Laboratory evidence of natural remobilization of multicomponent DNAPL pools due to dissolution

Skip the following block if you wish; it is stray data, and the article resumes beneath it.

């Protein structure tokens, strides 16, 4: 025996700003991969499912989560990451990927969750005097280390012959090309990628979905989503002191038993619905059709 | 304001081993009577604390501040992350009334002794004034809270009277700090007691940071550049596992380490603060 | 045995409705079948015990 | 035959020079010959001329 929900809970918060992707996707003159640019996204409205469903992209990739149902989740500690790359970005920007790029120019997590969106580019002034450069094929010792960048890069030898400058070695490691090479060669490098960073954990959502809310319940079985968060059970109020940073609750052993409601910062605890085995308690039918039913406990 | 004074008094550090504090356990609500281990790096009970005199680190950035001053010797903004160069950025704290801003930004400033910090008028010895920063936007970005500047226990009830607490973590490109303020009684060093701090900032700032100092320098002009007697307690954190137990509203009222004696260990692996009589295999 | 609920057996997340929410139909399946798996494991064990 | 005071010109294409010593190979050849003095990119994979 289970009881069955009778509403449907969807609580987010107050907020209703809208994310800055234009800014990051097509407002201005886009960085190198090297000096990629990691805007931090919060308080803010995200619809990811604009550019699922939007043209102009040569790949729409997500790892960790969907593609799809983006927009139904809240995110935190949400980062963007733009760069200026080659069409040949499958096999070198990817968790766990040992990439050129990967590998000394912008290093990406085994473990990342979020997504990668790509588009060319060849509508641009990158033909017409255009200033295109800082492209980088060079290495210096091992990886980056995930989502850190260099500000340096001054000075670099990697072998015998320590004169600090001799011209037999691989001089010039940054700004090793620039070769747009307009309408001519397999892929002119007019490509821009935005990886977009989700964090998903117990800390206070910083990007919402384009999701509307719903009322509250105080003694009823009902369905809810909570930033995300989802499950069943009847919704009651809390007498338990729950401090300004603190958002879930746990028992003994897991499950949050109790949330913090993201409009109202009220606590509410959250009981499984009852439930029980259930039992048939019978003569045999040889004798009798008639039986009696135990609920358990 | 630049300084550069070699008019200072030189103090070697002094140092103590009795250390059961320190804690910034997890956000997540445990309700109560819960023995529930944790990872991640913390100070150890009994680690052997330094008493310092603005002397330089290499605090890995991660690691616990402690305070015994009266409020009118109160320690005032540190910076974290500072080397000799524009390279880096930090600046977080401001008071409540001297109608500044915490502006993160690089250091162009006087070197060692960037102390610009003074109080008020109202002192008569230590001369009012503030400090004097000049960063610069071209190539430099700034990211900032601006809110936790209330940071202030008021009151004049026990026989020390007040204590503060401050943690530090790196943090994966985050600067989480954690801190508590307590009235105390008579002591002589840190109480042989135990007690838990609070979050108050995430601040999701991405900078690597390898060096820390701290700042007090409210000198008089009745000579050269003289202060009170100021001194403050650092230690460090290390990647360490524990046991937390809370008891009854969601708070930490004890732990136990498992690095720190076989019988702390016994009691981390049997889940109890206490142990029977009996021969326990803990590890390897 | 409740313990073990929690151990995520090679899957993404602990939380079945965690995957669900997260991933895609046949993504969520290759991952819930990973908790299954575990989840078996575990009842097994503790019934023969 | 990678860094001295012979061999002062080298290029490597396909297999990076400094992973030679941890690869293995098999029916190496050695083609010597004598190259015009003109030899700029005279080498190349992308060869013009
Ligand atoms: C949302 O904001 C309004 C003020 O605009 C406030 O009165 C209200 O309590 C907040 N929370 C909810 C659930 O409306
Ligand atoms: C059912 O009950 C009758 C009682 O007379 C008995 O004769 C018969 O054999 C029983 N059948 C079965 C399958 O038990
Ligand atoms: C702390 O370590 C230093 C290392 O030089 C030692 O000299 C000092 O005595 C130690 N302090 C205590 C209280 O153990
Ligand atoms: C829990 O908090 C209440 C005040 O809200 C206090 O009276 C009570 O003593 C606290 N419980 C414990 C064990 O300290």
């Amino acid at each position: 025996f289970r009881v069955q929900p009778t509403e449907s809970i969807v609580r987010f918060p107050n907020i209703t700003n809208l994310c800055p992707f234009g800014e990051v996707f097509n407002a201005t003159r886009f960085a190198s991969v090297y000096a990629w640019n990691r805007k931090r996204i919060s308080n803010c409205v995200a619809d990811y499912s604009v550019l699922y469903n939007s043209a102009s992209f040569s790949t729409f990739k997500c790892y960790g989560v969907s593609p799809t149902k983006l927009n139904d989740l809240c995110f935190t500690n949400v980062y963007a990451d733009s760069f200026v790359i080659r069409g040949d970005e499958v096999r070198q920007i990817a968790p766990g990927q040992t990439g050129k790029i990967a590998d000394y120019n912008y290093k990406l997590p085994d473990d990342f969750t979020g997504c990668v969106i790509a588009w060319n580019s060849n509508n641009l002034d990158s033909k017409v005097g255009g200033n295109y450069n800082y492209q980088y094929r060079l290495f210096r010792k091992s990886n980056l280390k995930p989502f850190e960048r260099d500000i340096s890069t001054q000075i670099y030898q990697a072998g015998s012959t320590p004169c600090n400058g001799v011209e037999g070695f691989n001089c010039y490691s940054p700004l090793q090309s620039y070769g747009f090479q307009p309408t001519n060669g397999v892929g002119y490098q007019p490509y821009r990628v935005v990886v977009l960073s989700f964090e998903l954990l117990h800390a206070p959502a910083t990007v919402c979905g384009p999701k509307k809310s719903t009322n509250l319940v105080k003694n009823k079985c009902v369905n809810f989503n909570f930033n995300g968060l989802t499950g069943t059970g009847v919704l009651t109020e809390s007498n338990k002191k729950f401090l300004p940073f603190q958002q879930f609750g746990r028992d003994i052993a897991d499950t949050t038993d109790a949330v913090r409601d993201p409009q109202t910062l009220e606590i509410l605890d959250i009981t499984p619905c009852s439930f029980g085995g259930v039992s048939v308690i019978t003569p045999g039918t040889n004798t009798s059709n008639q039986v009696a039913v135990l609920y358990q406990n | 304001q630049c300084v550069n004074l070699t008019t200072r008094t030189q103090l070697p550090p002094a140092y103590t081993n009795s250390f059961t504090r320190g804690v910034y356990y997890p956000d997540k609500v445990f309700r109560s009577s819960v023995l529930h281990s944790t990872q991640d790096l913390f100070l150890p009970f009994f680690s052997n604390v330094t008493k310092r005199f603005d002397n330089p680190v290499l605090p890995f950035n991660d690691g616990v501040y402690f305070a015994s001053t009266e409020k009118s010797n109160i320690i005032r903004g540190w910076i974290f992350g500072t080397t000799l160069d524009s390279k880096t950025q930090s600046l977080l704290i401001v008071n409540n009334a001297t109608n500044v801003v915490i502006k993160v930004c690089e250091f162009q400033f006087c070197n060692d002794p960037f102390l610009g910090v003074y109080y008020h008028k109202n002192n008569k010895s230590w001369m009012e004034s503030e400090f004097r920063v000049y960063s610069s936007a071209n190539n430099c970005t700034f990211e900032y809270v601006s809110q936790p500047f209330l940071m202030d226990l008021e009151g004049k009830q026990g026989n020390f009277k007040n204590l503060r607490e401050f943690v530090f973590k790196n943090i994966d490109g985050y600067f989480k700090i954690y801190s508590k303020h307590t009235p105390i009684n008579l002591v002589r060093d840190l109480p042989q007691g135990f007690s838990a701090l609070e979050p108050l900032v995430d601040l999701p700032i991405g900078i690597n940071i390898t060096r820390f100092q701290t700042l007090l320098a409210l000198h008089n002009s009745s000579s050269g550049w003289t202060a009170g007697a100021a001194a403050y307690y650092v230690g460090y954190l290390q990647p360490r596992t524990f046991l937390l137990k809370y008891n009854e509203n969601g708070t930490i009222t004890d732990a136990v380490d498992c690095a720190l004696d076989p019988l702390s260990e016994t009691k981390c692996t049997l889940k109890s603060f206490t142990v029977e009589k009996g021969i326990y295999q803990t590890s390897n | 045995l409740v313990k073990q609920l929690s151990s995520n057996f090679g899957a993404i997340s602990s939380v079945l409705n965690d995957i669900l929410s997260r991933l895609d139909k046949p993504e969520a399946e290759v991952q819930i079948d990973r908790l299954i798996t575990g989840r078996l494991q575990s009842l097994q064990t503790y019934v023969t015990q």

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Mixtures of dense non-aqueous phase liquids (DNAPLs) trapped in the subsurface can act as long-term sources of contamination by dissolving into flowing groundwater. In general, the components of higher solubility are removed more quickly, thus altering the composition of the remaining DNAPL, and possibly leading to changes in its physical properties. Through the development of a simple compositional model, Roy et al. [J. Contam. Hydrol. 2002 (59) 163] showed that preferential dissolution of a mixed DNAPL could potentially result in changes in density and interfacial tension that could subsequently lead to remobilization of an initially static DNAPL pool. The laboratory experiments presented in this next paper provide a proof-of-concept for the previously presented theory, demonstrating and quantifying this process of remobilization. In addition, the experiments provide a data set for evaluation of the model presented by Roy et al. [J. Contam. Hydrol. 2002 (59) 163]. In the four experiments, a DNAPL pool comprised of tetrachloroethene and benzene was created as an open pool overlying glass beads within a water-saturated 2-D flow box. Experiments included rectangular and triangular pools. In each of the experiments, remobilization (as breakthrough) was observed more than 2 weeks after formation of the initial pool. During each experiment, the pool height declined as mass was lost by dissolution, while sampling indicated a decrease in the mole fraction of benzene, the more soluble component. Small protuberances formed along the bottom of the pool as its composition changed with time and the displacement pressure was achieved for various pore throats. Eventually one of the protuberances extended further, forming a finger (breakthrough). In general, the pool emptied as the finger proceeded further into the beads. It was also shown theoretically and experimentally that remobilization will occur sooner for pools with a triangular (pointing down), rather than rectangular, shape. The experimental results were simulated using the model developed by Roy et al. [J. Contam. Hydrol. 2002 (59) 163]. The model matched the observations well, suggesting that it accurately represents the primary mechanisms involved with natural remobilization under the conditions of the study.